If you have pain or limited mobility in your calf muscle, it is important to see your doctor. He or she can diagnose your condition and help you on the road to recovery.


If you have a calf muscle injury, your healthcare provider can determine the nature of your condition and help you choose the most appropriate treatment for you. Working with a physical therapist can be a good idea for various calf injuries.

Initial treatment for many calf muscle injuries generally involves a period of rest or immobilization. This allows the calf muscle to heal and you can begin to regain flexibility and muscle strength. Your healthcare provider may recommend that you use an assistive device, such as a cane or crutches, while walking to reduce force through the calf during this healing time. After the short rest period is over, calf rehabilitation can begin.

Calf muscle rehabilitation depends on the severity and type of injury, and your doctor will likely use a variety of treatments to help you make a full recovery. They may include:

  • Massage: Massaging the calf muscles can help improve local blood flow, tissue elasticity, and relieve pain and spasms. It is often used to treat calf sprains or breaks, calf spasms, and Achilles tendonitis. A certain type of massage called scar tissue mobilization may be used if you have had surgery on your calf or Achilles area. This can help improve the mobility of the tissue around the scar.
  • Stretch your calf muscles: Improving the flexibility of your calf muscles can be one of the components of your rehabilitation. Stretches, such as a towel stretch or a runner stretch, can help improve flexibility and mobility of the stomach in the ankle and knee area. The calf stretch can also help relieve muscle cramps. Most stretching exercises last 15 to 30 seconds and can be done several times a day.
  • Kinesiology bandage: Your specialist may touch the calf muscle as part of injury rehabilitation. Kinesiology tape can help relieve pain and improve gastrointestinal contraction to support the ankle and knee.
  • Strengthening exercises: Strengthening the calf muscles can be an important component of injury rehabilitation. If you have a weakness from a pinched nerve, you can do back exercises to relieve pressure on the nerve . Then you can work on strengthening your calf muscles. It may also be necessary to strengthen your calves after exercise. You can do exercises such as plantar flexing your ankle with a resistance band or lifting your heel on a step to strengthen your calf muscle. A specific program for the calf and soleus muscle group is called the Alfredson protocol . This includes the use of eccentric exercises to properly load the calf muscles and the Achilles tendon to prevent problems such as Achilles tendonitis.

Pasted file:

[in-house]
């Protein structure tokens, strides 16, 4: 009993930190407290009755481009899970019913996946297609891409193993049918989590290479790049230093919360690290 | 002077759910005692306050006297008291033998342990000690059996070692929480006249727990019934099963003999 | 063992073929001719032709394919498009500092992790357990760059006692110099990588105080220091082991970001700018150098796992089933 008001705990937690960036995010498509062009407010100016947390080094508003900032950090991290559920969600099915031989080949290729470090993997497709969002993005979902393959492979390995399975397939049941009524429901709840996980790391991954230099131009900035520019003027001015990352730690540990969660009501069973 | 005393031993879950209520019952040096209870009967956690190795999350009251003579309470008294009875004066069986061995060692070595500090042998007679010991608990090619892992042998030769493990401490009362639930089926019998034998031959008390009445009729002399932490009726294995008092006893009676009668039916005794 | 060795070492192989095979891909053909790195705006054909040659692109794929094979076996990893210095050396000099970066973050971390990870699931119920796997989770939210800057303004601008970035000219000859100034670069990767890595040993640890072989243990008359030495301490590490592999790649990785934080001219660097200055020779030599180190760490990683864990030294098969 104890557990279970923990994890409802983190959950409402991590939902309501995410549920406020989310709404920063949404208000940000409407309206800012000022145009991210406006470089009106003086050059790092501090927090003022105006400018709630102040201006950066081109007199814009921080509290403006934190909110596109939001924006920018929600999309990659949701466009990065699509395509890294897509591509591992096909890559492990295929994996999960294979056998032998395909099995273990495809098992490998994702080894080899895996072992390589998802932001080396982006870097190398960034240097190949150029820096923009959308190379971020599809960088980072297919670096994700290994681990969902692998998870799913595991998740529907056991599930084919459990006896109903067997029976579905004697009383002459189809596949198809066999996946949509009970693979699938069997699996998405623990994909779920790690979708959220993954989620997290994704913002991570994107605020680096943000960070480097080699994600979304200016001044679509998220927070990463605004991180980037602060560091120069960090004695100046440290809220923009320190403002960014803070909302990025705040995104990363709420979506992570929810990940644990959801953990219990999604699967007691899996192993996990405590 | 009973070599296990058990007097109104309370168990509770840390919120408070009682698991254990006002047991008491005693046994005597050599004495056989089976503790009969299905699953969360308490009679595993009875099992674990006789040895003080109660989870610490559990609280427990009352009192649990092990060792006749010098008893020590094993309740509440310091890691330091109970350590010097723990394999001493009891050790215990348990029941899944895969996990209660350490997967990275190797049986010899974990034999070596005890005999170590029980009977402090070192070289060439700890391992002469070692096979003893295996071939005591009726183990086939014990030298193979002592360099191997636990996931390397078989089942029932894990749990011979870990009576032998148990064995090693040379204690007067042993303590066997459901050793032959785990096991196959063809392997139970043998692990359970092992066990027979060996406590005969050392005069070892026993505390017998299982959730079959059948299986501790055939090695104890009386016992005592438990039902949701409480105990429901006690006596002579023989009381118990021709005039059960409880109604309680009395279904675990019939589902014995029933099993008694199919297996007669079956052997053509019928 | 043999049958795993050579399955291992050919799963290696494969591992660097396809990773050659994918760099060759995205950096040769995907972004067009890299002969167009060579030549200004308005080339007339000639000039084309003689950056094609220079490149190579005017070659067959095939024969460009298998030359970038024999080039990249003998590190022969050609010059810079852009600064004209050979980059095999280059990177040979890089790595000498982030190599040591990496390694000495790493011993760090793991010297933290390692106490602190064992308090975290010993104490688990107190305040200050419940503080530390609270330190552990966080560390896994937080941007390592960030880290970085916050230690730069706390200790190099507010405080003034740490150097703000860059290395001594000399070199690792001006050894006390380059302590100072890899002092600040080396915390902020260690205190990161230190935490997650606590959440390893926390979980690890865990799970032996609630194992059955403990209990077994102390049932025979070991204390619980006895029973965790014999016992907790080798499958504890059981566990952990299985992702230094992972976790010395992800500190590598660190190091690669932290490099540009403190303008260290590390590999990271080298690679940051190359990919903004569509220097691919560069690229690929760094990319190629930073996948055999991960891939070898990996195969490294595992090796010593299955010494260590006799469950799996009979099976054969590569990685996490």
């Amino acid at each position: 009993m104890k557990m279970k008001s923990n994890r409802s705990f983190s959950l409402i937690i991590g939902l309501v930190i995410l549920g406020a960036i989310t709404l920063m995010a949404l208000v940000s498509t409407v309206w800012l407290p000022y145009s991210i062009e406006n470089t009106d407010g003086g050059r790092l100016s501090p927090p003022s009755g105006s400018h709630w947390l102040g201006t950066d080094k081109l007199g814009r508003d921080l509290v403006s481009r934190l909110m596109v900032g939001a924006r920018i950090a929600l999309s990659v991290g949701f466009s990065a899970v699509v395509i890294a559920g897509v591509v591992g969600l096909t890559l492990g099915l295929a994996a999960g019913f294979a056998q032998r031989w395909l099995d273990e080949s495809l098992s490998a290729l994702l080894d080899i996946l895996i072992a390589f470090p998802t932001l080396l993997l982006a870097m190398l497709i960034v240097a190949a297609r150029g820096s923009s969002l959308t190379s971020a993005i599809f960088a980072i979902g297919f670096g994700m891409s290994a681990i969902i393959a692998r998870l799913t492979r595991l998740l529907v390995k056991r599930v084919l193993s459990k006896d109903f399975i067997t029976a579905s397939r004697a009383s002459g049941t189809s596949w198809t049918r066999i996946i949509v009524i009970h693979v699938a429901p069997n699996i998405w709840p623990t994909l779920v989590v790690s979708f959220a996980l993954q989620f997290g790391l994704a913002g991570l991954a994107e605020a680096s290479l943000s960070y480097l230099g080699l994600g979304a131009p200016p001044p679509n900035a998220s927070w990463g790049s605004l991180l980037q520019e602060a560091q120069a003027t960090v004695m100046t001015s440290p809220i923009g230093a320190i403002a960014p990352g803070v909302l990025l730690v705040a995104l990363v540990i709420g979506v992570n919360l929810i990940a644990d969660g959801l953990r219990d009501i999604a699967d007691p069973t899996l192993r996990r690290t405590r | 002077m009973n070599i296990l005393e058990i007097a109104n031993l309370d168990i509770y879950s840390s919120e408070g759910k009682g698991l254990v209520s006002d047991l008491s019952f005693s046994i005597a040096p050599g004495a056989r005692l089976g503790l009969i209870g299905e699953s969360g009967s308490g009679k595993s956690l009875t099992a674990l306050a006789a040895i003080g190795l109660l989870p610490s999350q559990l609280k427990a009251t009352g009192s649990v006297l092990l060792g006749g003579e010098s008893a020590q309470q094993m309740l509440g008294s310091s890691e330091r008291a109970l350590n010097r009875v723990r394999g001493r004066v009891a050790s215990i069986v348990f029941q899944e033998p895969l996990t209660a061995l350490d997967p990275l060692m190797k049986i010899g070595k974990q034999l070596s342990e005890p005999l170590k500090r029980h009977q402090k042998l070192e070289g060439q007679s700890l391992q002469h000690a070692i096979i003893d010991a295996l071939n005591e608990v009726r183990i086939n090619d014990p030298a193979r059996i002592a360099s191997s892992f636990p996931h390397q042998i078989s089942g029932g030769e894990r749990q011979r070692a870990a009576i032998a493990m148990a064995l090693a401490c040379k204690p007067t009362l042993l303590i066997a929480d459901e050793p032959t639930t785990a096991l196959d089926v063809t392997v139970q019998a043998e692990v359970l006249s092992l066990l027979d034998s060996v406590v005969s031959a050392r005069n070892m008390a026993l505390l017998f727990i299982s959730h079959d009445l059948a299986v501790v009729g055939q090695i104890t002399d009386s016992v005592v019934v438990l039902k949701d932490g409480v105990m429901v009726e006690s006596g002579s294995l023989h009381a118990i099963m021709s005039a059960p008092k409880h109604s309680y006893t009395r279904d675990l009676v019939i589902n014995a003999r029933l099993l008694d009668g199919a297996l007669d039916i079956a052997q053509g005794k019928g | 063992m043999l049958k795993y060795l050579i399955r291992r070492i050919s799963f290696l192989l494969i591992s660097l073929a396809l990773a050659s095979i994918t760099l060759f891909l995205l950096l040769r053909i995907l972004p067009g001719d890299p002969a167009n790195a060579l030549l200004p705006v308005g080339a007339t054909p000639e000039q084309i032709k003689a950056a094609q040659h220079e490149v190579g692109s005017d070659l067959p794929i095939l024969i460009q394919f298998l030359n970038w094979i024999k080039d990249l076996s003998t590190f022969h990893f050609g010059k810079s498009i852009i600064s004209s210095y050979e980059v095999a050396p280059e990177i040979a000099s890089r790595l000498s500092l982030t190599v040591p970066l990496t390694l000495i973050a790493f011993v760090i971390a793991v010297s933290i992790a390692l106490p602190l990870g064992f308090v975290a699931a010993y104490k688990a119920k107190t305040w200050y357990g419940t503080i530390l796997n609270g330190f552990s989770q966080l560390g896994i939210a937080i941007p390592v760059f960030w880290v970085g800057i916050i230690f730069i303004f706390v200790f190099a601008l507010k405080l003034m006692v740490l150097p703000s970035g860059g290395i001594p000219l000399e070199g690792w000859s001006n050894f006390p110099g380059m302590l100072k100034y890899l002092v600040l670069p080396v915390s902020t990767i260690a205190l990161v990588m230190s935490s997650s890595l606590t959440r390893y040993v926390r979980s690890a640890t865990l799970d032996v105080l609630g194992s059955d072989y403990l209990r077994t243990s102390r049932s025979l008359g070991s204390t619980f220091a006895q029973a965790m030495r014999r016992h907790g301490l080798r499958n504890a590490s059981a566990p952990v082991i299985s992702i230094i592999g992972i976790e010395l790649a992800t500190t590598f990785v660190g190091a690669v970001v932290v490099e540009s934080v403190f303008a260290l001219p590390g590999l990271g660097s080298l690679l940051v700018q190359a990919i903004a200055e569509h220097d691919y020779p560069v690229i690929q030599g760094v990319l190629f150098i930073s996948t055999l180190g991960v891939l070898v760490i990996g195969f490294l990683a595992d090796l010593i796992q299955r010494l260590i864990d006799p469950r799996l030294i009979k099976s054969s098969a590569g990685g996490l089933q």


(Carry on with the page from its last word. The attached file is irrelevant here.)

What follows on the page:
• Physical methods: Your therapist may use heat or ultrasound as another treatment option. Heat improves blood flow to the muscles, so a deep heating procedure called ultrasound can be used. Ultrasound penetrates the abdomen of the gastrocnemius muscle and improves blood flow and tissue mobility there. However, caution must be exercised; Many studies have shown that ultrasound has little therapeutic benefit and that it may not be more effective than simply training the muscles to improve circulation.
  • Balance Exercise: The calf muscle is the main stabilizer of the lower limb and is active when the foot is on the ground to stabilize the leg. Balance exercises can help improve gastrointestinal function and restore normal gait and running. Exercises such as standing with one leg can be performed. Using a BAPS board or wobbler can also be beneficial, and positioning on the BOSU ball can improve balance and function of the calf muscles.

Recovery from a calf injury can take from two to twelve weeks, depending on the severity of the injury. Talk to your doctor or physical therapist to understand your specific prognosis and what to expect from GI rehab.

Get the word of drug information

The calf muscle is the main motor of the ankle and knee joints and works in conjunction with the adjacent muscles to help stabilize the leg while walking and running. It is also susceptible to various injuries and conditions. Basic knowledge of the calf muscle can help you fully recover from injury. In this way, you can quickly return to your normal activities and functions.